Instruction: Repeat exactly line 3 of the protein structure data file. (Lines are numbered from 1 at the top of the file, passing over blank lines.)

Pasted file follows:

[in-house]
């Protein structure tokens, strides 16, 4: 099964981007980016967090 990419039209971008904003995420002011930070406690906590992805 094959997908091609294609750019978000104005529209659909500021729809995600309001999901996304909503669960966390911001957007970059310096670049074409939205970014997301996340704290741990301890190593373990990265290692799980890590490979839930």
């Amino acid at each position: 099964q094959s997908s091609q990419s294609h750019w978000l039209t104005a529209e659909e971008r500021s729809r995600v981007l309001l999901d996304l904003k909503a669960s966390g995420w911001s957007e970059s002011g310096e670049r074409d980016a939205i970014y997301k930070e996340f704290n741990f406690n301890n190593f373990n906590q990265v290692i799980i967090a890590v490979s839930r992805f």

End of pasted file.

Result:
């Amino acid at each position: 099964q094959s997908s091609q990419s294609h750019w978000l039209t104005a529209e659909e971008r500021s729809r995600v981007l309001l999901d996304l904003k909503a669960s966390g995420w911001s957007e970059s002011g310096e670049r074409d980016a939205i970014y997301k930070e996340f704290n741990f406690n301890n190593f373990n906590q990265v290692i799980i967090a890590v490979s839930r992805f």